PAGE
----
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by Ying Ying Liu
Literacy is an important and complex ability for educational achievement across age groups.13,17,21,22,28 As early as in the first and second grades, children acquire skills related to decoding (sounding out and recognizing written words), spelling and composition (writing words and sentences correctly), reading comprehension (understanding the meaning of what is read), and reading fluency (reading quickly without mistakes).2,3,5,7,17,26,27 Research shows that girls often outperform boys in terms of general literacy as assessed in terms of data from national standardized tests2,7 across age groups. Girls also show better performance in spelling, vocabulary use, as well as compositional organization and fluency.2,7 In addition, reading diagnostic tests also reveal that boys also tend to have higher rates of dyslexia.11,5 However, the reasons leading to this persistent gender gap in reading and writing achievement remain ambiguous.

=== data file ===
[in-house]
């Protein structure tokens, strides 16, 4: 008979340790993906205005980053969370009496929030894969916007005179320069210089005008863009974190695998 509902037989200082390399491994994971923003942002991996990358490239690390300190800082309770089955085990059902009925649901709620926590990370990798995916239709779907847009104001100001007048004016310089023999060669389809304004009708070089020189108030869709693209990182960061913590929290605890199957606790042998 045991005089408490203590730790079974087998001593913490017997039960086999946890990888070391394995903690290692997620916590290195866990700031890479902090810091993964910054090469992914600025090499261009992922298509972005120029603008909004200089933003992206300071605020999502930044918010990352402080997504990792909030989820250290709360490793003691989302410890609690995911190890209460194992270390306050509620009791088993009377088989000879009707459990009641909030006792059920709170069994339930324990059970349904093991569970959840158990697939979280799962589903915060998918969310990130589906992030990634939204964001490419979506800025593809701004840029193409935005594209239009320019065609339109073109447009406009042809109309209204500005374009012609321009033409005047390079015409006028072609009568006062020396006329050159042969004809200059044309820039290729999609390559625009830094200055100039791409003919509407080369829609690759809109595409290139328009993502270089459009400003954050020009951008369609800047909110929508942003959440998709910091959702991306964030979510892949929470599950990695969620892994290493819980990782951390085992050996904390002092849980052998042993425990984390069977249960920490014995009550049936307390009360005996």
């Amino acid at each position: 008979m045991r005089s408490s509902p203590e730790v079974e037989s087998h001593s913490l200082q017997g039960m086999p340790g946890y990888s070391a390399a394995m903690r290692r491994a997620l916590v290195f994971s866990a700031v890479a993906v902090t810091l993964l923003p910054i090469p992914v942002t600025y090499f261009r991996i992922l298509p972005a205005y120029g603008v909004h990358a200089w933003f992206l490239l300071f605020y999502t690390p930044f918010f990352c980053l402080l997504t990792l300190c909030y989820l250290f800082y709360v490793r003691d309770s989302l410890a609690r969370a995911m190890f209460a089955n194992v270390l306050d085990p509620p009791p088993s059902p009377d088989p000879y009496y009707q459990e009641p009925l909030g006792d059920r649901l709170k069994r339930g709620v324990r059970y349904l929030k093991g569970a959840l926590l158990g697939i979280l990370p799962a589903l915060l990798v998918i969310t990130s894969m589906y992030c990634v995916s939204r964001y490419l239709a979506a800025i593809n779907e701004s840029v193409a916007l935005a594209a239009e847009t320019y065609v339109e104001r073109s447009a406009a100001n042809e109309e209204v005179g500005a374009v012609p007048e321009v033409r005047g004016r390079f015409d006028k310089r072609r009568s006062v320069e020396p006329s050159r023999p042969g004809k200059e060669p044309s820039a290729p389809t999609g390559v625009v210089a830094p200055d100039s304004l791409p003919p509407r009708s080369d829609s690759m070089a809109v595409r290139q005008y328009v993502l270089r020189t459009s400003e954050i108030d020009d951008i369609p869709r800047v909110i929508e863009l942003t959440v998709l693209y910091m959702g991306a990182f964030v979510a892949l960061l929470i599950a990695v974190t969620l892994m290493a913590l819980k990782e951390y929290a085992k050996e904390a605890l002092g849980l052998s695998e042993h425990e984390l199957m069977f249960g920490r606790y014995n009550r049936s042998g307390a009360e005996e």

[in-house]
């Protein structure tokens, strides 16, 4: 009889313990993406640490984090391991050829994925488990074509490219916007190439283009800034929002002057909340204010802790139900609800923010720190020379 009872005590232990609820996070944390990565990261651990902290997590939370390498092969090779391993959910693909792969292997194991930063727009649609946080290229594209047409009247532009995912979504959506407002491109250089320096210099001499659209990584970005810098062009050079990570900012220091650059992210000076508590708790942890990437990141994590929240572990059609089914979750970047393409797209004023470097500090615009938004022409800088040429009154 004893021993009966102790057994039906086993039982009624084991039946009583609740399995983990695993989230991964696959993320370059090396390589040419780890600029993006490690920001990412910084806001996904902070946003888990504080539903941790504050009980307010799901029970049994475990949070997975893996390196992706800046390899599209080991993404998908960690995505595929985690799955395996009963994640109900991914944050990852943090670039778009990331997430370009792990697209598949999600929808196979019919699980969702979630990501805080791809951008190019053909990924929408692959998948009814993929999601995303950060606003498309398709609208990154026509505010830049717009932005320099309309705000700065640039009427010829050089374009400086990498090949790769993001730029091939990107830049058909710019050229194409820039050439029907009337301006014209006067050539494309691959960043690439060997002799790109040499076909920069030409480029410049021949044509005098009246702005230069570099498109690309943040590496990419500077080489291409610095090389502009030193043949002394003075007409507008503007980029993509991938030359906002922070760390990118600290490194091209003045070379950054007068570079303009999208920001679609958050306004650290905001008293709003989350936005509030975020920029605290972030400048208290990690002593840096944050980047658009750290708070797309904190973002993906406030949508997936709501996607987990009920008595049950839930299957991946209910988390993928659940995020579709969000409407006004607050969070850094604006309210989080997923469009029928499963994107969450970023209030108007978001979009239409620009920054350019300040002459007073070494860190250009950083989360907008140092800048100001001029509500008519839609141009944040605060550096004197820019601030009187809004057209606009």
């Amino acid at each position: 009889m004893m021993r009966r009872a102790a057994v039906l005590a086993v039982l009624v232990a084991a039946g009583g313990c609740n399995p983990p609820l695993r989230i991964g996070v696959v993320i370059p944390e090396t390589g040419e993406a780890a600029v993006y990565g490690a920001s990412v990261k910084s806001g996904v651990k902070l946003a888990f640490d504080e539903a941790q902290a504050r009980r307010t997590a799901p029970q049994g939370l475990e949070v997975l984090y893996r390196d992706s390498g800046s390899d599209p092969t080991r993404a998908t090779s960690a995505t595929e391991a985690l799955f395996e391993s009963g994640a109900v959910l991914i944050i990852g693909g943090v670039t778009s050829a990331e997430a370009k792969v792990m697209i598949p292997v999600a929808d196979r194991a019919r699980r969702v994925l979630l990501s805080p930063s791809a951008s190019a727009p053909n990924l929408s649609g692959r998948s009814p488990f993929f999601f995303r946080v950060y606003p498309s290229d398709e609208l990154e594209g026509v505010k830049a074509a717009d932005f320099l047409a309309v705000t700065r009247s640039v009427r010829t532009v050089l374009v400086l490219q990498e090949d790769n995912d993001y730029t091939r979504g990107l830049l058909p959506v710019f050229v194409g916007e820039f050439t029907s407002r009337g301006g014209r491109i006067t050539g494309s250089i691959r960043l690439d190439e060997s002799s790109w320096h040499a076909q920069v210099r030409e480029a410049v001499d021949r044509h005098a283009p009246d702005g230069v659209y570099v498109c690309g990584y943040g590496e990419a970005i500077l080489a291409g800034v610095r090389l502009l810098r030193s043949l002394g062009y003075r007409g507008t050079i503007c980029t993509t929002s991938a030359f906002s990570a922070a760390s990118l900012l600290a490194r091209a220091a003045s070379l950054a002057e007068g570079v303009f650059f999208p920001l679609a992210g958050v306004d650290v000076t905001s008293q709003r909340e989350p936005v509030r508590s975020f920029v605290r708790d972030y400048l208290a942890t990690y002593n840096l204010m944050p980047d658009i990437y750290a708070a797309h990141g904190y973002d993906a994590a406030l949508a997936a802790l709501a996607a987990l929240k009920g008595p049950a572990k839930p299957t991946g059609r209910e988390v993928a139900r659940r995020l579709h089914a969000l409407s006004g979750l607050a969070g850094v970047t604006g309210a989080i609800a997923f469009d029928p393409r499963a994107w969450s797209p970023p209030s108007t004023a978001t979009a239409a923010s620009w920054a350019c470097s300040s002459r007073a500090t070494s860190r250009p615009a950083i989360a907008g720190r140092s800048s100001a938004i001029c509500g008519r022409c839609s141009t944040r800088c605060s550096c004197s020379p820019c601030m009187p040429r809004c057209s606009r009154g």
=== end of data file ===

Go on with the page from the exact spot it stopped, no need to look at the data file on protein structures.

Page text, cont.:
Research has shown that the most important precursors to the acquisition of literacy skills are in the oral language domain and in the code-related domain.29 Particularly, preschool vocabulary (oral language domain; comprehension and verbal), letter knowledge (code-related domain; letter-sound correspondences, letter recognition/writing) and phonological awareness (code-related domain; especially implicit phonological awareness of rime and alliteration) skills, which constitute the building blocks for literacy acquisition, are strongly correlated with actual literacy related performance in later grades.29 In addition, these skills are not all acquired in the same manner. Skills such as vocabulary and letter knowledge are highly dependent on environmental factors24,30 and need explicit instruction while phonological skills seem to be genetic and developmental.8,23